Craft beer was virtually unknown to the Italian public in 1996. In a country with such a strong wine tradition, where people were used to associate beer to a 66 cl bottle of industrial lager, Baladin had to start an image revolution which would involve an entire category of products, not just one brewery: communicating the quality, identity and added value of craft beer through its labels.
To understand the scope of this change, we need to think back of the world of Italian craft beer of those years: very few independent craft breweries were scattered around Italy, but were only known in their production area.
Craft beer was an exclusive product for the lucky few who could access it, namely those who knew about it and lived in the vicinity of the breweries of the time: Beba in Villar Perosa (TO), Vecchio Birraio in Padua, Birrificio Lambrate in Milan, Centrale della birra in Cremona and Birrificio Italiano in Como, in addition to Baladin in Piozzo, in the Langhe region near Cuneo, famous for its wines.
It was then that Teo Musso, founder of Birra Baladin and the pub that goes by the same name - Le Baladin - and a reference figure for craft beer lovers, decided to introduce his beer to restaurants. With his 600-hectoliter production, he had to expand beyond the local dimension. It was essential to choose the right approach to the market. With higher costs than industrial manufacturers and consumers who were rarely willing to spend a lot on beer, Teo knew he had to be competitive, but he also realized he had to look at the world of wine for inspiration. His labels had to clearly stand out from all others.
After closing time, night shifts began with graphic designer Gabriele Pucci and illustrator Mascia Avanzo, who at the time was a waitress at the pub. A lot of hard work went into creating the visual identity of Birra Baladin, initially inspired by playing cards.
Later, the current, Celtic-inspired font, and the iconic shield-shaped label were chosen. This look is somehow connected to the Italian perception of beer and proved successful right from the first experiments with Super and Isaac, the first two craft beers sold in a bottle.
In July 1997 - in a corner of the circus chapiteau of the legendary pub in Piozzo - Teo, Gabriele and Mascia had developed what would become the look of Baladin forever. Most importantly, they had laid the foundation for a revolution in perception: the image of (craft) beer would never be the same again. Ten years later, about fifty breweries would “dress” their products taking inspiration from the style of Baladin. Everything about the Baladin bottles suggested a different drinking experience than what the average consumer was used to: the elegant profile of the bottle, the 75 cl size (just like a bottle of wine), the capsule wrapping the cap (now replaced by the more natural shellac).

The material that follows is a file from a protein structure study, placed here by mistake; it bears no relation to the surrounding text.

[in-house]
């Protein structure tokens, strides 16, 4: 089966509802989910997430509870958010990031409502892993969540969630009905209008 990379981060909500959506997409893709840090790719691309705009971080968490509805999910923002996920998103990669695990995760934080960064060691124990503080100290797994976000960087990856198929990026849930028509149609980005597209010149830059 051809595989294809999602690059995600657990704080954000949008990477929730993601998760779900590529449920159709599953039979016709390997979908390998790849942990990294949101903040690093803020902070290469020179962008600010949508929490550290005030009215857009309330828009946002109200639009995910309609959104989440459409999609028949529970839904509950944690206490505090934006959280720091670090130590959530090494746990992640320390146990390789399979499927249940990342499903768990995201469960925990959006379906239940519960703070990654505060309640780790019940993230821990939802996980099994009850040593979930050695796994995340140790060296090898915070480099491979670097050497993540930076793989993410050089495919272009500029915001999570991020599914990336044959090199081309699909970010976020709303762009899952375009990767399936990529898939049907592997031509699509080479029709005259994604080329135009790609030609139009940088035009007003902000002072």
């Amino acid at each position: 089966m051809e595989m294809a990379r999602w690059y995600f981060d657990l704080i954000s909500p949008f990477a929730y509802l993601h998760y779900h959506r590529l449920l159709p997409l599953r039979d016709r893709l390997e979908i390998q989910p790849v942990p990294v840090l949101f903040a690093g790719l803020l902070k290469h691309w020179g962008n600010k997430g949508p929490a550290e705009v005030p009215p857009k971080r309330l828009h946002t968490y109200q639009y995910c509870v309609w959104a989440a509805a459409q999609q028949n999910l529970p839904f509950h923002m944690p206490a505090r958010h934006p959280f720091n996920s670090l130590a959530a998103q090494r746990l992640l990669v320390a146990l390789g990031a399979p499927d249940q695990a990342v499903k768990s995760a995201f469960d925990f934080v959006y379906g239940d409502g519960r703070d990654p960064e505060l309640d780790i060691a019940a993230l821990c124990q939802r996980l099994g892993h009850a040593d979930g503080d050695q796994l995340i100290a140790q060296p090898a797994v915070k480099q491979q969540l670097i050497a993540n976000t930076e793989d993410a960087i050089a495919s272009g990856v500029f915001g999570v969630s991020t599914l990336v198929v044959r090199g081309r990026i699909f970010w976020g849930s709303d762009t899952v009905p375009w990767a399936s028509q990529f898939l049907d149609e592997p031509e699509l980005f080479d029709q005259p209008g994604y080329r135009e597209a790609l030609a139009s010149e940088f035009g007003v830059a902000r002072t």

Since 1997, the graphic look of the Baladin brewery has evolved: the labels have become more and more refined, minimalist and lean, while preserving a highly recognizable identity. People have changed too: Marco Bailone has taken over from Gabriele, for instance.
Over time, the various interpretations have used more and more ideograms; laminated labels were introduced (in 2005); we have developed a specific look for our “couch beers” - the Xyauyù barley wines - to express the refinement of the product, while preserving the key elements of the Baladin visual identity.
The most recent evolutions are the result of the in-house design team’s work. Alessio Franzoso and Elena De Toffol have been able to modernize the design by reinterpreting the original lettering and using modern printing techniques to give more depth to the characters and make them more easily readable.
Such a complex identity, though, involves much more than labels alone: logos and slogans have also played an important part. Think of the Open Baladin ellipsis, the logo that identifies the pubs in Rome, Turin and Cuneo serving craft beers by many Italian independent breweries, as well as the ones from Piozzo. It perfectly expresses the idea of being open by making reference to a satellite.
What about our slogans? The first one was “Evolving taste” and it came out at the time of the initial, excited search for high quality, non-standard products. A search for a taste that was evolving. Then "Live beer” followed, to emphasize the importance of not using pasteurization. Recently, with the creation of Nazionale - the first 100% Italian beer - Baladin takes a very clear stance: the importance of directly controlling the entire production and distribution chain, hence: “From the earth to the glass”.